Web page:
While the total UK market for cameras decreased by 3 percent in volume sales from 2006 to 2011, ‘feature-rich’ cameras are still selling well. Interchangeable lens cameras have only seen one year of decline in the past 6 years (which incorporates the GFC), compared with 5 years of double-digit, year-on-year growth.

‘The decline in digital camera sales is skewed somewhat by the influence that fixed lens cameras, the bulk of camera sales, have over the market. This market only started to decline in 2009 after years of growth preceding this,’ an account manager for GfK UK is quoted as saying in PMA Newsline.

‘With this in mind, it is more likely that the high levels of ownership, coupled with a low consumer confidence, are the main factors in dampening the market. It is still important to remember that there are still many opportunities for the industry, borne out by the increased demand for higher quality photographic products. Additionally, interest in photography is still growing, encouraged by factors such as social networking.’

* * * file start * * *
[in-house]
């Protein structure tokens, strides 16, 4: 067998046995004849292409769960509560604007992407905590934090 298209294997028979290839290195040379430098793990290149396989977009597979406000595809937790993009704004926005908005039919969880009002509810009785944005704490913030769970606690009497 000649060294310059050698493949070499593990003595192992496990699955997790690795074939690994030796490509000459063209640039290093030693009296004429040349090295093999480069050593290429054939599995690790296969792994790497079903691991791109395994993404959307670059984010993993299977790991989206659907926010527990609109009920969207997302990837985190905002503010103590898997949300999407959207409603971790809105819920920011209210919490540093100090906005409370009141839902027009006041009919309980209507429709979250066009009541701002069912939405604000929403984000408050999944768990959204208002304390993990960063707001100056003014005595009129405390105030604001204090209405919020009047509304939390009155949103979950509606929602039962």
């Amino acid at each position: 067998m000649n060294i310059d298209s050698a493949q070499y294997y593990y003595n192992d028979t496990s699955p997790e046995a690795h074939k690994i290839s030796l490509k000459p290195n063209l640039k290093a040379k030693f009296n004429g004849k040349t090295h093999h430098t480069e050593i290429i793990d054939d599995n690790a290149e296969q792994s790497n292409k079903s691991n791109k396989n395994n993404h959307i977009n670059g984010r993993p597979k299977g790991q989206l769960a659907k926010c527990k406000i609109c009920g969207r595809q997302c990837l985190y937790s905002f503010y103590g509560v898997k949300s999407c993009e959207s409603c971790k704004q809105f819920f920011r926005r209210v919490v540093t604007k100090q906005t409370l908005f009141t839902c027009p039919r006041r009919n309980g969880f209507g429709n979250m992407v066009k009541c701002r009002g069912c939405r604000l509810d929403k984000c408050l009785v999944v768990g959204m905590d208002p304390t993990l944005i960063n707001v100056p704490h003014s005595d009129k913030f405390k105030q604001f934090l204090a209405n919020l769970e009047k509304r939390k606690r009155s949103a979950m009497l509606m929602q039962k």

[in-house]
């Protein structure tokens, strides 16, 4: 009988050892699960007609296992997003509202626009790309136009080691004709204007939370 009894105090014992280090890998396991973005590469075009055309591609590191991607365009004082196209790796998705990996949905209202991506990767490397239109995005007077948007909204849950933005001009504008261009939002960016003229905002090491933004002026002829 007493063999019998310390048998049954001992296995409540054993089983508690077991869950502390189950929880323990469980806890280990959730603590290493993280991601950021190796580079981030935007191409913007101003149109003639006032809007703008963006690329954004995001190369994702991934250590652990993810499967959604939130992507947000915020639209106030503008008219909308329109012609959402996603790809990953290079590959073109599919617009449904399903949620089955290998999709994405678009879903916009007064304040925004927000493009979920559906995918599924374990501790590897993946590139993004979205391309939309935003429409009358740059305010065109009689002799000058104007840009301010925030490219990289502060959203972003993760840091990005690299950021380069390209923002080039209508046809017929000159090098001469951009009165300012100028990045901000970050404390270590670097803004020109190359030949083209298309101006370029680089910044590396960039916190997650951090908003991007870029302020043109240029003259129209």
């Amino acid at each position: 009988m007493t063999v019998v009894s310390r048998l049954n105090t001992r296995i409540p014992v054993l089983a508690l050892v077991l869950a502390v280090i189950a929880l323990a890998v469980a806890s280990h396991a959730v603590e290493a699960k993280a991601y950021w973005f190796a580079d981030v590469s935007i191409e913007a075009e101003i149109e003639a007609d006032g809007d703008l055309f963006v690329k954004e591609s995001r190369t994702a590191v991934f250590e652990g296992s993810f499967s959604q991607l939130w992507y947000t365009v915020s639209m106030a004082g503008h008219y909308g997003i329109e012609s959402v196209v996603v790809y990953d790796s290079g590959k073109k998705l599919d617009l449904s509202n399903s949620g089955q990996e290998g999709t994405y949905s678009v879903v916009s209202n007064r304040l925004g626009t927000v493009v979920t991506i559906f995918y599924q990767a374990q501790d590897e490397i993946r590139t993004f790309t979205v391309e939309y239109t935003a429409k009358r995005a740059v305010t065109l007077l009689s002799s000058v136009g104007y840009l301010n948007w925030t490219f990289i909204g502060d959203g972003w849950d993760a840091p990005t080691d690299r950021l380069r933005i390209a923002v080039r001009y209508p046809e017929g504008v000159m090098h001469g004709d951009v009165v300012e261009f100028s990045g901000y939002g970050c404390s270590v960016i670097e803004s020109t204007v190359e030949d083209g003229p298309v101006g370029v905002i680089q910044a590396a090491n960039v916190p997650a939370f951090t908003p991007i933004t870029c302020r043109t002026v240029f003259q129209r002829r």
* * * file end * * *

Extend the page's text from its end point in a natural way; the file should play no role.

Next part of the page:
The local scene

Photo Counter asked two people ‘at the coalface’, Nic Peasley, CEO, Ted’s Cameras and Paul Shearer, general manager, Camera House, a few questions about changes in the camera market locally:

Have you seen compact camera sales fall away over the last 3 – 6 months?
Nic Peasley: We have seen a shift away from sales in the bottom end of compact towards the mid- to higher end, so in terms of units, yes, lower sell-through but in terms of revenue we are holding.

Paul Shearer: The long term projections out of both Infomark and GFK gave clear advice of the decline expected in 2012/2013. The majority of this shortfall has been concentrated on the low-end market, a market in which Camera House, although have the largest unit sales in the market, did very little for a photo specialty store’s return on investment.

The market space we concentrated upon did show a decline, but well below that of industry averages. We expect a decline this year. However, with the new innovation with suppliers of the Wi-Fi camera at a premium price, I would expect sales value to remain the same as last year. I would expect unit sales in compact cameras to decline at a similar rate as last year. This will have little overall effect on our retail stores.

Which style of cameras are still selling OK?